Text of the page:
“It shouldn’t move more than an inch,” Cpl. Jamie Mitchell of the Georgia State Patrol said as he placed his hands on two sides of a car seat and shook.

Mitchell was at Garden Lakes Baptist Church Friday supervising the eight police officers and one civilian training to become certified car seat technicians at a child safety seat check sponsored by Floyd County police. As part of their training, the nine individuals had to check car seats as they came through to make sure they were properly installed, facing the right way and not expired.

“We also educate you, we teach you how to install the car seat properly and we teach you how to install your child in the car seat properly,” Mitchell said.

The event, sponsored by the Floyd County Police Department, featured three of their officers completing the training. There were also three Rome city police officers, Ringgold, Carrollton police officers and Crystal Williams, a civilian from Dalton who heard about the class and drove down for the four-day course.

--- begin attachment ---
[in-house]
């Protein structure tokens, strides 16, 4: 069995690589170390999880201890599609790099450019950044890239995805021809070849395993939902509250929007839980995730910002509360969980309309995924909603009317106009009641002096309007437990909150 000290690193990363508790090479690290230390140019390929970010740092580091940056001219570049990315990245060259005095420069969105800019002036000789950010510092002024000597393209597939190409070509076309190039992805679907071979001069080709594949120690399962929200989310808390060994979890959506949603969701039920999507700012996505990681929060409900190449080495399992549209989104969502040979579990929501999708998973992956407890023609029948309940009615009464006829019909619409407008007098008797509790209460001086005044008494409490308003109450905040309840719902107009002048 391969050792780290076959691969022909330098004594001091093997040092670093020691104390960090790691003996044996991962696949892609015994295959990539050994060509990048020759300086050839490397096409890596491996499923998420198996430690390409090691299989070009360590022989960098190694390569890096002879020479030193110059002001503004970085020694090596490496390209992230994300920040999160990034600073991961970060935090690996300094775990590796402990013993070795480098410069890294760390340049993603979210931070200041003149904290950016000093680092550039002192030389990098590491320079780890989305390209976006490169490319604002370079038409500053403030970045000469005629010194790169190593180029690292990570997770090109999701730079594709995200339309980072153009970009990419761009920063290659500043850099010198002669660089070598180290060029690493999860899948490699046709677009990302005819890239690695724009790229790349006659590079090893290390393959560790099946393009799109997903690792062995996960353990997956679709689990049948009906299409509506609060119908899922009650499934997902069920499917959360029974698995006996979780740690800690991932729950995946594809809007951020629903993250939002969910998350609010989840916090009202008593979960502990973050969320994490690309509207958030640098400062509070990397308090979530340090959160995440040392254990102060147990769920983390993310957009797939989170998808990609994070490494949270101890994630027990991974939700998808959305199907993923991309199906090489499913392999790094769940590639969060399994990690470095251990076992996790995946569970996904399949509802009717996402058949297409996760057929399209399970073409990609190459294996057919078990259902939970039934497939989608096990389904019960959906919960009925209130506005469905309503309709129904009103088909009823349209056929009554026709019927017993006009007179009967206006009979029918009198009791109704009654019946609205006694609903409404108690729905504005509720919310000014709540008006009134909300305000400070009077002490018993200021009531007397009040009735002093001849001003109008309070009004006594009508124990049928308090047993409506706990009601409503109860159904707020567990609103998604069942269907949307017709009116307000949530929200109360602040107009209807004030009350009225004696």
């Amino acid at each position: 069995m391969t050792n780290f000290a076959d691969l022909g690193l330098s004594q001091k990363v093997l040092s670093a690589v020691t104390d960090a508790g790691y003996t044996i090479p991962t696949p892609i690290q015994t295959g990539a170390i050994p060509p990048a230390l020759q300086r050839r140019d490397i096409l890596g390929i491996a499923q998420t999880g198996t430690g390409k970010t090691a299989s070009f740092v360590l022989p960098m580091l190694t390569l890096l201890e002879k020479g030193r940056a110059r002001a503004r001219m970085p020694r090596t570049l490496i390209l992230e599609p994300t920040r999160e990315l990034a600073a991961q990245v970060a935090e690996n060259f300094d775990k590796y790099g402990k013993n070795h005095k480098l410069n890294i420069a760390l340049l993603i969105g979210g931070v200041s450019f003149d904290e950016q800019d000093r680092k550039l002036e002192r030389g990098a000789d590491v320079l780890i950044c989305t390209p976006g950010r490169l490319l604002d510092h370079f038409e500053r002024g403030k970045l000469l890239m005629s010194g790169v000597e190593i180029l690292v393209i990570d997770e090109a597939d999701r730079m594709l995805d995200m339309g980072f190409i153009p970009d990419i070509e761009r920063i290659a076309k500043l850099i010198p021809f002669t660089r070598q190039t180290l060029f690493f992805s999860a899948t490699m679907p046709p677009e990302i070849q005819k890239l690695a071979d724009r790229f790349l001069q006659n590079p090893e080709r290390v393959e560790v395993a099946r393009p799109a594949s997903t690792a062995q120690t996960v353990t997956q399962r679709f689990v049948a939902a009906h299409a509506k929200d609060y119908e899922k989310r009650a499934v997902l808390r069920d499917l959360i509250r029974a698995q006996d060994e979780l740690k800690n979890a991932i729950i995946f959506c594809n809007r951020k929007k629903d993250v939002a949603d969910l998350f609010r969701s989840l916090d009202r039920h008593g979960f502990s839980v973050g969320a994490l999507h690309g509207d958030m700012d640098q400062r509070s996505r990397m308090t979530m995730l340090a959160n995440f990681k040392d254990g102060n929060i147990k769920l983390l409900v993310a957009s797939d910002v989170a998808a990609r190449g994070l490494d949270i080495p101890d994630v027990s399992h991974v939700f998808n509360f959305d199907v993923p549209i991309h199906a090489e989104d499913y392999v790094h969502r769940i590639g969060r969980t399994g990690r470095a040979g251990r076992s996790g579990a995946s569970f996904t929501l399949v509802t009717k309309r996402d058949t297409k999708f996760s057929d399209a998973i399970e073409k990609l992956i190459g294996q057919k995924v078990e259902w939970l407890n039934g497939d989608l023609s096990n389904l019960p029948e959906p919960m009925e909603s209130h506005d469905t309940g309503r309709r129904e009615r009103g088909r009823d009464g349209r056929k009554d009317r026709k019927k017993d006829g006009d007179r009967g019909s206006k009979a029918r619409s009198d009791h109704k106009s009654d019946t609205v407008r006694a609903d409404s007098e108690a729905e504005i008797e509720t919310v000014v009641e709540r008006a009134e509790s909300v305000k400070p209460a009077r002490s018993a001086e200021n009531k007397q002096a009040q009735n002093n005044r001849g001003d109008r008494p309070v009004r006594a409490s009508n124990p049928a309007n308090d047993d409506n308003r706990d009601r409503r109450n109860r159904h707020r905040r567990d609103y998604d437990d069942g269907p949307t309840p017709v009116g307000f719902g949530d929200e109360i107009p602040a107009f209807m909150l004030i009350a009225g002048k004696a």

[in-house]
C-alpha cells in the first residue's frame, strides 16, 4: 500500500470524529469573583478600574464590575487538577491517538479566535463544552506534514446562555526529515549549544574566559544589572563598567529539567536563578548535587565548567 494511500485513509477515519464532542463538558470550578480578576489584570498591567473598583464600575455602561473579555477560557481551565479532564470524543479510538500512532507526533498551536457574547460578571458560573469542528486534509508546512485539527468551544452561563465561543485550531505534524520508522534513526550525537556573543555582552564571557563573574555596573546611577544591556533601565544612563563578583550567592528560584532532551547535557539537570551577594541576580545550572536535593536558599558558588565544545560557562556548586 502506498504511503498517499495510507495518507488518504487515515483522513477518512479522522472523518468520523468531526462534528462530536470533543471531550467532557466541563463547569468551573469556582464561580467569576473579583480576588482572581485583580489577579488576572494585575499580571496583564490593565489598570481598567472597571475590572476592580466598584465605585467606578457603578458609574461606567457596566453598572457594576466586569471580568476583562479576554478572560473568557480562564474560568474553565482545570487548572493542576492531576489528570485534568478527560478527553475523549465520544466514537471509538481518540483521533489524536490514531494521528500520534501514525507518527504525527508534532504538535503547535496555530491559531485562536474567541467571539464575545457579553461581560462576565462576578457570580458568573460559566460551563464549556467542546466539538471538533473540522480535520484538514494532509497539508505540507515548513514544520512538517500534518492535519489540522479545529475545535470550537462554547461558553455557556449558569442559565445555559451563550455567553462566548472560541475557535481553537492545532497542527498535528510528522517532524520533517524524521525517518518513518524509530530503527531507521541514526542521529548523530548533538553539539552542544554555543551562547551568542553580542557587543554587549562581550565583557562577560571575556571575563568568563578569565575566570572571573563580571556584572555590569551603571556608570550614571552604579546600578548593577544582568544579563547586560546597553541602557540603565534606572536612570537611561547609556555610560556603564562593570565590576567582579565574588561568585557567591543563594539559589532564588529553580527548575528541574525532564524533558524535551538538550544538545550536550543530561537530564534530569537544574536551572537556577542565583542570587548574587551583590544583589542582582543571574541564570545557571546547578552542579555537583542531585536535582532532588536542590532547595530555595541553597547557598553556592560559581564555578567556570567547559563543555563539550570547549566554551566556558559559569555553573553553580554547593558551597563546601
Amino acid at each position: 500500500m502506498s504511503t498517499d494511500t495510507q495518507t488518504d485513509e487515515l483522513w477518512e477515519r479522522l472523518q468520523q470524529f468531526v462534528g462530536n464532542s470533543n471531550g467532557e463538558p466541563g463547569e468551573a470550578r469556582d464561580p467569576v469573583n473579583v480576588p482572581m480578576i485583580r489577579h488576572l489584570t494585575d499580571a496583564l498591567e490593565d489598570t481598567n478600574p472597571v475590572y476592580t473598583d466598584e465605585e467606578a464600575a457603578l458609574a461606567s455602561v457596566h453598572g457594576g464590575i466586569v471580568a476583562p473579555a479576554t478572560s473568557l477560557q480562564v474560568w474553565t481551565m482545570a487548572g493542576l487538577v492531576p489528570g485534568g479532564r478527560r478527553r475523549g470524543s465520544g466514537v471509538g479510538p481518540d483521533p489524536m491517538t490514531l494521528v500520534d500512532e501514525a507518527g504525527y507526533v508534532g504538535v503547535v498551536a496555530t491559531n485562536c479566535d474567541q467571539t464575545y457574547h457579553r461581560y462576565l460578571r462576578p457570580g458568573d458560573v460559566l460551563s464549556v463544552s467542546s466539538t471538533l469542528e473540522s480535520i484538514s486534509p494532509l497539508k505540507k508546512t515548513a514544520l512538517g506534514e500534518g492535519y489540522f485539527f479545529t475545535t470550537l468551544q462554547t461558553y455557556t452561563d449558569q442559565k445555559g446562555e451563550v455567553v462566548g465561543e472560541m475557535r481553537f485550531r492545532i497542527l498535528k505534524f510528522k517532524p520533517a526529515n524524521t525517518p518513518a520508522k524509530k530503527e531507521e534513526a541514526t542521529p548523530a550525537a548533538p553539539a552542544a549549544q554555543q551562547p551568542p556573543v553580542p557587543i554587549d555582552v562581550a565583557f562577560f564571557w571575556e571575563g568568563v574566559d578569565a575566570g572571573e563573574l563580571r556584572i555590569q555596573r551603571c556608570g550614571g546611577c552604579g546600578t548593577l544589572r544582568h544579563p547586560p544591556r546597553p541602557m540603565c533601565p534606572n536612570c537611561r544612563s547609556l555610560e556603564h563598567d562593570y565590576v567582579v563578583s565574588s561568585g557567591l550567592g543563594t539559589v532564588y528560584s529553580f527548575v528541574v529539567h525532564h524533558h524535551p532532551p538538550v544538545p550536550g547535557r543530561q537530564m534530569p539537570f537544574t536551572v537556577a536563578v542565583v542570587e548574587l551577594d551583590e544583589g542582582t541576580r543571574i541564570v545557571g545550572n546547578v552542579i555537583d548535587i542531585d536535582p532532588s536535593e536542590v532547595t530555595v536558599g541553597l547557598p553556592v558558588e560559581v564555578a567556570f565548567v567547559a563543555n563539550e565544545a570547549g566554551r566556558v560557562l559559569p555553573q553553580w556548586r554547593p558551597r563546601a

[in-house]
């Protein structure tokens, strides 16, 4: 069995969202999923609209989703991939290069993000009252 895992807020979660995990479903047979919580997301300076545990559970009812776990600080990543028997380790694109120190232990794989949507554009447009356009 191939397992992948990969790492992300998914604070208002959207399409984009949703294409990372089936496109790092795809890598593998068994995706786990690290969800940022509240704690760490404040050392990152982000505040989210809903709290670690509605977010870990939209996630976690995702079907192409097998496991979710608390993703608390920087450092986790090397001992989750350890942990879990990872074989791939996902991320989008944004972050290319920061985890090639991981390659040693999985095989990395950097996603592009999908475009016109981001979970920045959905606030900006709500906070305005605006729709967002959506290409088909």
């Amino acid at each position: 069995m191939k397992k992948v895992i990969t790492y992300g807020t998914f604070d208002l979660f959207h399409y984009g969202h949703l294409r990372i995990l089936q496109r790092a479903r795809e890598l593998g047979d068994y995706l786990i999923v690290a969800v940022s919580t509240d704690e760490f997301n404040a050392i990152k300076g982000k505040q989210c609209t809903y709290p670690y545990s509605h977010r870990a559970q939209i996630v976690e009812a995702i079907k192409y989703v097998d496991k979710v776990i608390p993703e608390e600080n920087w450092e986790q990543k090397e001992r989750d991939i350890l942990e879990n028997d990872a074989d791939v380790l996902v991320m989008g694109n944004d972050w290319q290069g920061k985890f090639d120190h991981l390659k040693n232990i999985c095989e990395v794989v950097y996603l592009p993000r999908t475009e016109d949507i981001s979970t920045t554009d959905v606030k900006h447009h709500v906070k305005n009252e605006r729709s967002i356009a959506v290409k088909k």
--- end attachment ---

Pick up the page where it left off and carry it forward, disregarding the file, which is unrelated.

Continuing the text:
The course was 32 hours of classroom time and the trainees will be certified technicians after Friday’s event, Mitchell said.

“The more technicians we are able to get out there the more we can help people,” he said.

When a car drove up, a team of three would greet the driver and passengers and go through a checklist on how to properly install a car seat. Officers would then make civilians install the seat themselves. This way they can instruct a babysitter or a family member how to install a car seat, Mitchell said.

Williams talked to Susie Deese, a passerby who saw the event sign and stopped by, about loose items in her car that could turn into projectiles if her vehicle got into a wreck. Things like Deese’s cellphone would fly as fast as the car is going if it is loose in the cab, Williams said.

“Some things I haven’t even thought about,” Deese said after the demonstration.

Sgt. Chris Fincher with Floyd County police said this child safety seat check will be the first of several the department hosts, however the first step was to certify car seat technicians. Fincher and the other officers handed each participant of the check a large, stuffed teddy bear which doubled as an example of where parents should put the chest clip on their child.

“You want it up here on their chest, not on the abdomen, because that is where most of the internal injuries will occur,” he said.